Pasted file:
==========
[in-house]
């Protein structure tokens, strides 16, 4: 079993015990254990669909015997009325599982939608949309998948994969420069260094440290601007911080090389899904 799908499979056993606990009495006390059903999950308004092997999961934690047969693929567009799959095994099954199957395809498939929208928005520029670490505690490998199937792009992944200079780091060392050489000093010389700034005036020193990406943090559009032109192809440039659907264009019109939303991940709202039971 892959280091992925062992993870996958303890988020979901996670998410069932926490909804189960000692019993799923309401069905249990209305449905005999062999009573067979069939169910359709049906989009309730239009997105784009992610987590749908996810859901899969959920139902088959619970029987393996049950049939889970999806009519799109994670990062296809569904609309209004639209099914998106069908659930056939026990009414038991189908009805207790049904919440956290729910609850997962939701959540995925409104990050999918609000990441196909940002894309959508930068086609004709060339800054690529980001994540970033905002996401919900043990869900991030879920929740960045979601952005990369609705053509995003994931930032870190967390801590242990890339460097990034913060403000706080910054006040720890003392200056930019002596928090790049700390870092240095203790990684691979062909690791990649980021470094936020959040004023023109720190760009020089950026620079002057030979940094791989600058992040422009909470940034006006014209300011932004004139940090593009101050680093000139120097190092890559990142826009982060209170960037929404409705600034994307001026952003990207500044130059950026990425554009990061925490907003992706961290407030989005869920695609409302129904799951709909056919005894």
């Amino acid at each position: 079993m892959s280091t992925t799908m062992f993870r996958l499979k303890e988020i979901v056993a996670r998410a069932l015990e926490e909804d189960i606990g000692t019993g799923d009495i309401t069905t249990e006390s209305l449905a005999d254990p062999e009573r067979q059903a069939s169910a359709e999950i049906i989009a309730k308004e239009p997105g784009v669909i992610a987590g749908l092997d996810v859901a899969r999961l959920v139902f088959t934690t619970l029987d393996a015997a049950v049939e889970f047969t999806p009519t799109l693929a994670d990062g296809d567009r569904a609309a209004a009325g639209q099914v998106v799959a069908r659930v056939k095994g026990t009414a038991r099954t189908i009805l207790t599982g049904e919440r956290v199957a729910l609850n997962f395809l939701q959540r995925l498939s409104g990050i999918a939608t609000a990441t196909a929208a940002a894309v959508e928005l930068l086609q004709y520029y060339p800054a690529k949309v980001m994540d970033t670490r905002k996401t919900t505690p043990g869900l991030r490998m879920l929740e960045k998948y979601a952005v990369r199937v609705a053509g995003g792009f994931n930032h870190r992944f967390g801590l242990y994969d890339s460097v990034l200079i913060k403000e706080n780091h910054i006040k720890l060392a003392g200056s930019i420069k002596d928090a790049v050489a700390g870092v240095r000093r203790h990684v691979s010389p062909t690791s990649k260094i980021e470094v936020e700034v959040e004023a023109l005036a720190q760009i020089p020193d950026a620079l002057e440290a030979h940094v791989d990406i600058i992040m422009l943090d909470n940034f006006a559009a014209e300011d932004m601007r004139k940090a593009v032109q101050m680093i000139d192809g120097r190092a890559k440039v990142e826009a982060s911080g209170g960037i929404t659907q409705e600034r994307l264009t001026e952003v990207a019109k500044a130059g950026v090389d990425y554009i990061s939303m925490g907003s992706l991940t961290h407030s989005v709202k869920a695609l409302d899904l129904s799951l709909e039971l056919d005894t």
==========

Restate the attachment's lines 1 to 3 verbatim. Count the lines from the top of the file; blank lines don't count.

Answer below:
[in-house]
């Protein structure tokens, strides 16, 4: 079993015990254990669909015997009325599982939608949309998948994969420069260094440290601007911080090389899904 799908499979056993606990009495006390059903999950308004092997999961934690047969693929567009799959095994099954199957395809498939929208928005520029670490505690490998199937792009992944200079780091060392050489000093010389700034005036020193990406943090559009032109192809440039659907264009019109939303991940709202039971 892959280091992925062992993870996958303890988020979901996670998410069932926490909804189960000692019993799923309401069905249990209305449905005999062999009573067979069939169910359709049906989009309730239009997105784009992610987590749908996810859901899969959920139902088959619970029987393996049950049939889970999806009519799109994670990062296809569904609309209004639209099914998106069908659930056939026990009414038991189908009805207790049904919440956290729910609850997962939701959540995925409104990050999918609000990441196909940002894309959508930068086609004709060339800054690529980001994540970033905002996401919900043990869900991030879920929740960045979601952005990369609705053509995003994931930032870190967390801590242990890339460097990034913060403000706080910054006040720890003392200056930019002596928090790049700390870092240095203790990684691979062909690791990649980021470094936020959040004023023109720190760009020089950026620079002057030979940094791989600058992040422009909470940034006006014209300011932004004139940090593009101050680093000139120097190092890559990142826009982060209170960037929404409705600034994307001026952003990207500044130059950026990425554009990061925490907003992706961290407030989005869920695609409302129904799951709909056919005894």
């Amino acid at each position: 079993m892959s280091t992925t799908m062992f993870r996958l499979k303890e988020i979901v056993a996670r998410a069932l015990e926490e909804d189960i606990g000692t019993g799923d009495i309401t069905t249990e006390s209305l449905a005999d254990p062999e009573r067979q059903a069939s169910a359709e999950i049906i989009a309730k308004e239009p997105g784009v669909i992610a987590g749908l092997d996810v859901a899969r999961l959920v139902f088959t934690t619970l029987d393996a015997a049950v049939e889970f047969t999806p009519t799109l693929a994670d990062g296809d567009r569904a609309a209004a009325g639209q099914v998106v799959a069908r659930v056939k095994g026990t009414a038991r099954t189908i009805l207790t599982g049904e919440r956290v199957a729910l609850n997962f395809l939701q959540r995925l498939s409104g990050i999918a939608t609000a990441t196909a929208a940002a894309v959508e928005l930068l086609q004709y520029y060339p800054a690529k949309v980001m994540d970033t670490r905002k996401t919900t505690p043990g869900l991030r490998m879920l929740e960045k998948y979601a952005v990369r199937v609705a053509g995003g792009f994931n930032h870190r992944f967390g801590l242990y994969d890339s460097v990034l200079i913060k403000e706080n780091h910054i006040k720890l060392a003392g200056s930019i420069k002596d928090a790049v050489a700390g870092v240095r000093r203790h990684v691979s010389p062909t690791s990649k260094i980021e470094v936020e700034v959040e004023a023109l005036a720190q760009i020089p020193d950026a620079l002057e440290a030979h940094v791989d990406i600058i992040m422009l943090d909470n940034f006006a559009a014209e300011d932004m601007r004139k940090a593009v032109q101050m680093i000139d192809g120097r190092a890559k440039v990142e826009a982060s911080g209170g960037i929404t659907q409705e600034r994307l264009t001026e952003v990207a019109k500044a130059g950026v090389d990425y554009i990061s939303m925490g907003s992706l991940t961290h407030s989005v709202k869920a695609l409302d899904l129904s799951l709909e039971l056919d005894t």